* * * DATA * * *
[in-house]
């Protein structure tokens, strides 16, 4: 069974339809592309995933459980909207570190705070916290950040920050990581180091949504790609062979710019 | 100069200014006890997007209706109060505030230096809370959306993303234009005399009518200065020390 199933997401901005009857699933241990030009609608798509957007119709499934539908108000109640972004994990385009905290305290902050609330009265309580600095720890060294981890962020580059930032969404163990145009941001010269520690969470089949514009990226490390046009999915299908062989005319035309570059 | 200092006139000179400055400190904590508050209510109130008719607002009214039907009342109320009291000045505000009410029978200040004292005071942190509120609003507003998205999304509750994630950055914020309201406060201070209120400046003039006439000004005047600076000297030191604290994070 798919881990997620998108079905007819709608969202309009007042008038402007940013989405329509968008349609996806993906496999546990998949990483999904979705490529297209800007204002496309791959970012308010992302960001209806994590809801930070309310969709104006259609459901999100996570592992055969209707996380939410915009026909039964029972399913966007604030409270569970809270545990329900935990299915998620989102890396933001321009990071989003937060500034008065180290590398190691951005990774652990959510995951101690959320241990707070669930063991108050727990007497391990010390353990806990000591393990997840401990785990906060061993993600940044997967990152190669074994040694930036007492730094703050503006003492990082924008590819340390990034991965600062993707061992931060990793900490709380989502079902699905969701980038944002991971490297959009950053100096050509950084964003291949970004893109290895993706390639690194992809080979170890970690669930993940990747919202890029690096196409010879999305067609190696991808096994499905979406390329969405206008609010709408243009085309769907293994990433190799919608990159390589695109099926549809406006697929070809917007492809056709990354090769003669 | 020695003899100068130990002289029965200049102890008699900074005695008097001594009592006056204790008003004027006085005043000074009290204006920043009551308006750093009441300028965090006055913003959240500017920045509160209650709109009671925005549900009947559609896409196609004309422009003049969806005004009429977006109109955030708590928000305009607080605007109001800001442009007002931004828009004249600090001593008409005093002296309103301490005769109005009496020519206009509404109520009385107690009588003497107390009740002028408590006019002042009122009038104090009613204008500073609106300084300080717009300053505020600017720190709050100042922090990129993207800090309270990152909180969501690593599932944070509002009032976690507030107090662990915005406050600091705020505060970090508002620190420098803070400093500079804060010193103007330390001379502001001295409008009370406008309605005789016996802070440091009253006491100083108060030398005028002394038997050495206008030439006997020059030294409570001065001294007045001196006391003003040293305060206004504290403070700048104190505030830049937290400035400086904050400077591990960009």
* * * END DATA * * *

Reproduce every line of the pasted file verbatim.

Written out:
[in-house]
């Protein structure tokens, strides 16, 4: 069974339809592309995933459980909207570190705070916290950040920050990581180091949504790609062979710019 | 100069200014006890997007209706109060505030230096809370959306993303234009005399009518200065020390 199933997401901005009857699933241990030009609608798509957007119709499934539908108000109640972004994990385009905290305290902050609330009265309580600095720890060294981890962020580059930032969404163990145009941001010269520690969470089949514009990226490390046009999915299908062989005319035309570059 | 200092006139000179400055400190904590508050209510109130008719607002009214039907009342109320009291000045505000009410029978200040004292005071942190509120609003507003998205999304509750994630950055914020309201406060201070209120400046003039006439000004005047600076000297030191604290994070 798919881990997620998108079905007819709608969202309009007042008038402007940013989405329509968008349609996806993906496999546990998949990483999904979705490529297209800007204002496309791959970012308010992302960001209806994590809801930070309310969709104006259609459901999100996570592992055969209707996380939410915009026909039964029972399913966007604030409270569970809270545990329900935990299915998620989102890396933001321009990071989003937060500034008065180290590398190691951005990774652990959510995951101690959320241990707070669930063991108050727990007497391990010390353990806990000591393990997840401990785990906060061993993600940044997967990152190669074994040694930036007492730094703050503006003492990082924008590819340390990034991965600062993707061992931060990793900490709380989502079902699905969701980038944002991971490297959009950053100096050509950084964003291949970004893109290895993706390639690194992809080979170890970690669930993940990747919202890029690096196409010879999305067609190696991808096994499905979406390329969405206008609010709408243009085309769907293994990433190799919608990159390589695109099926549809406006697929070809917007492809056709990354090769003669 | 020695003899100068130990002289029965200049102890008699900074005695008097001594009592006056204790008003004027006085005043000074009290204006920043009551308006750093009441300028965090006055913003959240500017920045509160209650709109009671925005549900009947559609896409196609004309422009003049969806005004009429977006109109955030708590928000305009607080605007109001800001442009007002931004828009004249600090001593008409005093002296309103301490005769109005009496020519206009509404109520009385107690009588003497107390009740002028408590006019002042009122009038104090009613204008500073609106300084300080717009300053505020600017720190709050100042922090990129993207800090309270990152909180969501690593599932944070509002009032976690507030107090662990915005406050600091705020505060970090508002620190420098803070400093500079804060010193103007330390001379502001001295409008009370406008309605005789016996802070440091009253006491100083108060030398005028002394038997050495206008030439006997020059030294409570001065001294007045001196006391003003040293305060206004504290403070700048104190505030830049937290400035400086904050400077591990960009």